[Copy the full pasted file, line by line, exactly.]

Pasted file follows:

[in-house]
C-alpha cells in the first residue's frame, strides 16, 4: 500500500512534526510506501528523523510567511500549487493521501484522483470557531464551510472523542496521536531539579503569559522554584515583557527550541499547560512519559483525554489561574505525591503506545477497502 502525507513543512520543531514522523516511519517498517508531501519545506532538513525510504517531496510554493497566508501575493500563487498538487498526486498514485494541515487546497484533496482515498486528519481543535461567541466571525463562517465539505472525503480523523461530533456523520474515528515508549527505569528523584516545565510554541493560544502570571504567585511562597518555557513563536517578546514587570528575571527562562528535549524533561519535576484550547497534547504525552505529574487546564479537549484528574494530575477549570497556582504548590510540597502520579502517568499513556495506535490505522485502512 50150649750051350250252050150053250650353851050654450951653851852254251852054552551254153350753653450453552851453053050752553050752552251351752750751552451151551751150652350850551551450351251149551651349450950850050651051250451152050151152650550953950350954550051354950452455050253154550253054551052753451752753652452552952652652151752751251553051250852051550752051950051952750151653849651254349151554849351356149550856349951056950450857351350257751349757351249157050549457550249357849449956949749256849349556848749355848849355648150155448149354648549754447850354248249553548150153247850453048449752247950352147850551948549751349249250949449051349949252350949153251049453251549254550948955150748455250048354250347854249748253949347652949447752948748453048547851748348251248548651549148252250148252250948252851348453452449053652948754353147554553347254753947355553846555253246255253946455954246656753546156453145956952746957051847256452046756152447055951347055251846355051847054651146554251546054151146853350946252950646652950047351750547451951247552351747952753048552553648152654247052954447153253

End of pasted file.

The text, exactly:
[in-house]
C-alpha cells in the first residue's frame, strides 16, 4: 500500500512534526510506501528523523510567511500549487493521501484522483470557531464551510472523542496521536531539579503569559522554584515583557527550541499547560512519559483525554489561574505525591503506545477497502 502525507513543512520543531514522523516511519517498517508531501519545506532538513525510504517531496510554493497566508501575493500563487498538487498526486498514485494541515487546497484533496482515498486528519481543535461567541466571525463562517465539505472525503480523523461530533456523520474515528515508549527505569528523584516545565510554541493560544502570571504567585511562597518555557513563536517578546514587570528575571527562562528535549524533561519535576484550547497534547504525552505529574487546564479537549484528574494530575477549570497556582504548590510540597502520579502517568499513556495506535490505522485502512 50150649750051350250252050150053250650353851050654450951653851852254251852054552551254153350753653450453552851453053050752553050752552251351752750751552451151551751150652350850551551450351251149551651349450950850050651051250451152050151152650550953950350954550051354950452455050253154550253054551052753451752753652452552952652652151752751251553051250852051550752051950051952750151653849651254349151554849351356149550856349951056950450857351350257751349757351249157050549457550249357849449956949749256849349556848749355848849355648150155448149354648549754447850354248249553548150153247850453048449752247950352147850551948549751349249250949449051349949252350949153251049453251549254550948955150748455250048354250347854249748253949347652949447752948748453048547851748348251248548651549148252250148252250948252851348453452449053652948754353147554553347254753947355553846555253246255253946455954246656753546156453145956952746957051847256452046756152447055951347055251846355051847054651146554251546054151146853350946252950646652950047351750547451951247552351747952753048552553648152654247052954447153253